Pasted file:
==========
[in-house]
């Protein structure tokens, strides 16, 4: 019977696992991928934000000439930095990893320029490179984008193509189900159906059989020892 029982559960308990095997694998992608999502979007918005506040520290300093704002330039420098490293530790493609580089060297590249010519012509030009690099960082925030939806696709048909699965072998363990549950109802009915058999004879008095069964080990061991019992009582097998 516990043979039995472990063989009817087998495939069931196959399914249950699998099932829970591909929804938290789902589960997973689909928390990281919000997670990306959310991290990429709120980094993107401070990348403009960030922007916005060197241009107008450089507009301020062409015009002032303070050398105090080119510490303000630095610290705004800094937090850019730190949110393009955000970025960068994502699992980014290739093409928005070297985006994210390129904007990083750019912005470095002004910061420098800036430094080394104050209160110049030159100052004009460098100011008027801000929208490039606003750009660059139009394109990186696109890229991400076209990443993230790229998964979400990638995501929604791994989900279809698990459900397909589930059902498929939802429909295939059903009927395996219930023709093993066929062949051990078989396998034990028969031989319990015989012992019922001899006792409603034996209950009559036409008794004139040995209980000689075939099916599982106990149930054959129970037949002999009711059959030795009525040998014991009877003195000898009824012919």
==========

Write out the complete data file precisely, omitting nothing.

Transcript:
[in-house]
């Protein structure tokens, strides 16, 4: 019977696992991928934000000439930095990893320029490179984008193509189900159906059989020892 029982559960308990095997694998992608999502979007918005506040520290300093704002330039420098490293530790493609580089060297590249010519012509030009690099960082925030939806696709048909699965072998363990549950109802009915058999004879008095069964080990061991019992009582097998 516990043979039995472990063989009817087998495939069931196959399914249950699998099932829970591909929804938290789902589960997973689909928390990281919000997670990306959310991290990429709120980094993107401070990348403009960030922007916005060197241009107008450089507009301020062409015009002032303070050398105090080119510490303000630095610290705004800094937090850019730190949110393009955000970025960068994502699992980014290739093409928005070297985006994210390129904007990083750019912005470095002004910061420098800036430094080394104050209160110049030159100052004009460098100011008027801000929208490039606003750009660059139009394109990186696109890229991400076209990443993230790229998964979400990638995501929604791994989900279809698990459900397909589930059902498929939802429909295939059903009927395996219930023709093993066929062949051990078989396998034990028969031989319990015989012992019922001899006792409603034996209950009559036409008794004139040995209980000689075939099916599982106990149930054959129970037949002999009711059959030795009525040998014991009877003195000898009824012919």